OSCON 2007: The Holistic Programmer

By Matthew Eernisse
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Mila Milic

Adam Keys is a software developer and writer. His blog is at therealadam.com.

The days of one guy putting together all the hardware and software together by himself in his garage are long gone — working with computers increasingly means doing something very specialized in one of the layers between the hardware and the end-user.

Adam made a good case for the idea that despite this specialization people working with computers should develop at least a passing familiarity with the layers other than their own — e.g., a guy working in the database learning typography, and a Web designer learning about compilers.

Many developers may not have the interest (or the discipline) to spend time learning about subjects so far removed from their little piece of the pie, but a couple of the benefits to doing so that Adam described seemed pretty compelling:

  • The ability to converse with the people you work with and understand better how your work interfaces with theirs.
  • Gaining a new perspective that allows you to find unexpected or creative solutions to problems in your own domain.

Adam spent the end of his talk going over the two example layers just mentioned — CSS/layout/typography, and compilers. That might not have been something every developer was super-interested in learning about, but for a guy like myself who’s kind of all over the place from the database layer all the way up to end-user-facing design, it was really interesting stuff.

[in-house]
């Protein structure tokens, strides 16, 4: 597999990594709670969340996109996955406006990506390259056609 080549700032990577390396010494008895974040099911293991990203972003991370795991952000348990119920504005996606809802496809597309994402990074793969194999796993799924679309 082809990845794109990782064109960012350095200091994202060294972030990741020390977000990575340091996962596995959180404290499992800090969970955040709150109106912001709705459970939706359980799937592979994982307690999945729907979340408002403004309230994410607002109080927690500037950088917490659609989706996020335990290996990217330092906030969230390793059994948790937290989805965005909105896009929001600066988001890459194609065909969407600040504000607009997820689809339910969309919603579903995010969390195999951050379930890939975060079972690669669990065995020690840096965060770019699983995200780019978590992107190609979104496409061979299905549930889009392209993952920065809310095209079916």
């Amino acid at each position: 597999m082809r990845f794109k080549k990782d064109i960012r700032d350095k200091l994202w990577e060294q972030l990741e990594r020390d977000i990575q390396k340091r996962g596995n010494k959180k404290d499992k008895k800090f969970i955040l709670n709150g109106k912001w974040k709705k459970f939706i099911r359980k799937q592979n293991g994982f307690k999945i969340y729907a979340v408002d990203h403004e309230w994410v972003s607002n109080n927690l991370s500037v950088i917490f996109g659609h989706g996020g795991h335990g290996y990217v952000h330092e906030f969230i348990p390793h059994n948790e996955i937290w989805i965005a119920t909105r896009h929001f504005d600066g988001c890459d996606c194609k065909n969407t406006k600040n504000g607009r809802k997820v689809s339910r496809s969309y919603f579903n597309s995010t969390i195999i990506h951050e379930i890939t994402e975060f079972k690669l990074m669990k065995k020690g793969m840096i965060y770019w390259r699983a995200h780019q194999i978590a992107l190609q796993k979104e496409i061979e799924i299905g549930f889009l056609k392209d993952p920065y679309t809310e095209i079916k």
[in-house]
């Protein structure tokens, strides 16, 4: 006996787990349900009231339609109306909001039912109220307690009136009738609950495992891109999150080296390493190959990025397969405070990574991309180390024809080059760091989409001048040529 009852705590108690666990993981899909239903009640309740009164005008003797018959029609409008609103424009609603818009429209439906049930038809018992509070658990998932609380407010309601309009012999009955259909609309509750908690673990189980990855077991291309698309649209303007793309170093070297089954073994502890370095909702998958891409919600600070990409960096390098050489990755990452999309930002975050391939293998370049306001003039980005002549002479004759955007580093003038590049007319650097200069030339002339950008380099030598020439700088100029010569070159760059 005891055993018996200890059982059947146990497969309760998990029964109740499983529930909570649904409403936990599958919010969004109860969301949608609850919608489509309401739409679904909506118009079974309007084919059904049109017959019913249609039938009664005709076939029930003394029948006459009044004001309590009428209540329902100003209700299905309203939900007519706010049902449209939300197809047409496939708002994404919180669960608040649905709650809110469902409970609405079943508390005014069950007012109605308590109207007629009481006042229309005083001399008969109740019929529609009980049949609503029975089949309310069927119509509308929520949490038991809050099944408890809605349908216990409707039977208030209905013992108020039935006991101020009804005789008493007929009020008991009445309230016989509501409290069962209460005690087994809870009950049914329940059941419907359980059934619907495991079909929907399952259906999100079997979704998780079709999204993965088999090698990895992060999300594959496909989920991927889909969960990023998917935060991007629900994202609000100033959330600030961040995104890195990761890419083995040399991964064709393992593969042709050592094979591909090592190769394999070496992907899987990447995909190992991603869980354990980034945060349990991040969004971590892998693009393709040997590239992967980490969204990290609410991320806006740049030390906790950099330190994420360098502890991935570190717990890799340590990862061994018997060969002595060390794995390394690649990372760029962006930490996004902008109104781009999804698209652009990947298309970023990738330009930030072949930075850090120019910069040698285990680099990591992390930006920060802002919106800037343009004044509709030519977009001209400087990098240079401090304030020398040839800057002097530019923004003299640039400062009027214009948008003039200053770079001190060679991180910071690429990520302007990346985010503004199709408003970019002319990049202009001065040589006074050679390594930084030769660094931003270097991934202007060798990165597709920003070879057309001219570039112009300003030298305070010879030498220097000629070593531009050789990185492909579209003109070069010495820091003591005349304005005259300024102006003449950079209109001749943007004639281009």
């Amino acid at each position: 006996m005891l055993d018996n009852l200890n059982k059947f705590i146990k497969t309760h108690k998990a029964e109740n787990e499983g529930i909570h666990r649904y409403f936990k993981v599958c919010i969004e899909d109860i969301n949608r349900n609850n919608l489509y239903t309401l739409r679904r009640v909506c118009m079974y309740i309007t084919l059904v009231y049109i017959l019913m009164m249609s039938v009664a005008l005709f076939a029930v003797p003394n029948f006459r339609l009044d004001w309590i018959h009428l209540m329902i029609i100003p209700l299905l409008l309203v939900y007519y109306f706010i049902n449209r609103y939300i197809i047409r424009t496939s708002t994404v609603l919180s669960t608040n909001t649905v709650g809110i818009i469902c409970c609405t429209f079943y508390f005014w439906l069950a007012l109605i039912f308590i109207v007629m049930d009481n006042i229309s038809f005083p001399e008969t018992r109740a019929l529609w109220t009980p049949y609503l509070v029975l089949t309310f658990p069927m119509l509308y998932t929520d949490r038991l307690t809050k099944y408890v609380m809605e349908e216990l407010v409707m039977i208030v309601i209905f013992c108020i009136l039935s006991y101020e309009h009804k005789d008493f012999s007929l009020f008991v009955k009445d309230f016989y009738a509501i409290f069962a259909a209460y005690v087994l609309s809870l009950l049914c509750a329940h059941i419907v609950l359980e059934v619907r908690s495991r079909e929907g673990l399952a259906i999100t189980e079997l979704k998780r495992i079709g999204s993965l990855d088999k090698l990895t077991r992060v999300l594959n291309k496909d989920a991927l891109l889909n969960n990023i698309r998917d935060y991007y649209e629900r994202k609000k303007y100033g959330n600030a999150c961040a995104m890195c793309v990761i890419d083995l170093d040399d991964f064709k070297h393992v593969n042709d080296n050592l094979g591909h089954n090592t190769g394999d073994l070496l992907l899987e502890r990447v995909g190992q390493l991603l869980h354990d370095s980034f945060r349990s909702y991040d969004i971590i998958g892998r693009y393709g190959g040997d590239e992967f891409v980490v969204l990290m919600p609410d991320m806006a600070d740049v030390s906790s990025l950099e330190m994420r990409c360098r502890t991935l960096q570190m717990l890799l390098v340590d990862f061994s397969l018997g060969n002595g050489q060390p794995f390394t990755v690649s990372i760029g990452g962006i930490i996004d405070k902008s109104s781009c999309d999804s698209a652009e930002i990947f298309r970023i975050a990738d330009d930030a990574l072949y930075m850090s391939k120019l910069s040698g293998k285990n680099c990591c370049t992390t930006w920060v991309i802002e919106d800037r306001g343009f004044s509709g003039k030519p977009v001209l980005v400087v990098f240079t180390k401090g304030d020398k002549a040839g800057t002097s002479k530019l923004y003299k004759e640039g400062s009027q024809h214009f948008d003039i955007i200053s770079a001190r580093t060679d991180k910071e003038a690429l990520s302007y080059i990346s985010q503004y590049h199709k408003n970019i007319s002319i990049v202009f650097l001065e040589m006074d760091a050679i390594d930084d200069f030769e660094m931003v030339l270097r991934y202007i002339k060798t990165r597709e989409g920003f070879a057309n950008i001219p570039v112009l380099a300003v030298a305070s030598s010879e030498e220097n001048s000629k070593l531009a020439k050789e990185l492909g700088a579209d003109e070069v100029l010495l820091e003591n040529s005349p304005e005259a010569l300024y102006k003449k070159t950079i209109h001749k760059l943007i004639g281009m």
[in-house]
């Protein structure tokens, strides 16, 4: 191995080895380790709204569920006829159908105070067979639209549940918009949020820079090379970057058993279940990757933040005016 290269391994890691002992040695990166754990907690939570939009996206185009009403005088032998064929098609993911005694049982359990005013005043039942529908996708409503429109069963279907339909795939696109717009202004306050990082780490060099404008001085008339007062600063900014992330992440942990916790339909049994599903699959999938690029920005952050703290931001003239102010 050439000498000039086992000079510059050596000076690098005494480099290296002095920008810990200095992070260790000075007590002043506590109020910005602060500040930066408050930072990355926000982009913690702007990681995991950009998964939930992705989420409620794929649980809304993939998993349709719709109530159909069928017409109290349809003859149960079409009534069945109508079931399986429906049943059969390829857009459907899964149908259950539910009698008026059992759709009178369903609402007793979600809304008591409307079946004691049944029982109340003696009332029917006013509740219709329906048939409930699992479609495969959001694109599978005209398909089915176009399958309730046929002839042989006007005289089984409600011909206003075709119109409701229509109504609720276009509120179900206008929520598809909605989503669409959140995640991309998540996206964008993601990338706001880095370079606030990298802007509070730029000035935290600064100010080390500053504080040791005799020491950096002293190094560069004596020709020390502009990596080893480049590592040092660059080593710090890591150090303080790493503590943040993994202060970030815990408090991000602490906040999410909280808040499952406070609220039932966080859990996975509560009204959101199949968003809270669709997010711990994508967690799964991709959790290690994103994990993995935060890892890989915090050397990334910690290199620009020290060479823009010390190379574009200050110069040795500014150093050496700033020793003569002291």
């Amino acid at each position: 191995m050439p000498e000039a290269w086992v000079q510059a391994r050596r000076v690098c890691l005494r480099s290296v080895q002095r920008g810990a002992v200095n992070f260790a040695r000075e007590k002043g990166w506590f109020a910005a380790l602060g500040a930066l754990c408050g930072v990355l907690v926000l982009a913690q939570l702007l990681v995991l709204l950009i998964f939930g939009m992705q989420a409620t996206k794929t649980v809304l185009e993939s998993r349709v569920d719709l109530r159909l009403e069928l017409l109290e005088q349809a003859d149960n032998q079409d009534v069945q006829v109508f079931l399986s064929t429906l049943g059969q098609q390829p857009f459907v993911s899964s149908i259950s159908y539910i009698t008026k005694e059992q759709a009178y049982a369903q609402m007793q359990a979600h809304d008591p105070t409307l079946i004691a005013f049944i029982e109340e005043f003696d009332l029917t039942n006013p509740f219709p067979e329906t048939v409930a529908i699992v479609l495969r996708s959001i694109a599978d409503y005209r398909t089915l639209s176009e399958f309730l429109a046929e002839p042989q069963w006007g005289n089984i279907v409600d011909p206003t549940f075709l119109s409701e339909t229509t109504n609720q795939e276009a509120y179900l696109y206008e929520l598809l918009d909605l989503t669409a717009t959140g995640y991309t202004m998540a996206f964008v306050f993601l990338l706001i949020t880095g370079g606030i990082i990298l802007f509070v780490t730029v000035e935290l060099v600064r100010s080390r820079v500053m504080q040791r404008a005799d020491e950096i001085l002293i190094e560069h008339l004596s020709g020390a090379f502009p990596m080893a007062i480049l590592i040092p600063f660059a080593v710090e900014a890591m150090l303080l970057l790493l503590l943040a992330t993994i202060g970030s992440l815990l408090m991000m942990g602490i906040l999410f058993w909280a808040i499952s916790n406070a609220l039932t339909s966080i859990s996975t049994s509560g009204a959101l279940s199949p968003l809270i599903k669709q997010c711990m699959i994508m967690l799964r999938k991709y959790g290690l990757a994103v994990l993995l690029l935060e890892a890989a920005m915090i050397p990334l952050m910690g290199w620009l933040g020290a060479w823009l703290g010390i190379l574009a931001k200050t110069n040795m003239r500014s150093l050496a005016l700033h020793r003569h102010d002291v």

Adam has his slides available online here.

  • http://www.realityedge.com.au mrsmiley

    When I started my engineering degree, I was specialising in electrical engineering. Yet in the first of four years, they make you do one semester in each type of engineering (materials, mechanical, context, chemical, etc) for the very reasons you’ve mentioned above.

    I’ve also found that in web development it has translated well to the sales process. It’s much easier to sell yourself and your skills if you can hold your own in a conversation in an area you do not specialise in. Sure I don’t know the intricacies of chemical engineering, but at least if I hear the terms mass flow rate I have a rough idea of what they are talking about.

  • mde

    That’s why I really liked this talk — I have a degree in English Lit, and I’ve found it really valuable to have taught myself stuff in areas outside of UI development like SQL and sysadmin stuff. It really provide fresh ways to think about problems, and helps me relate better to the other guys on my team.

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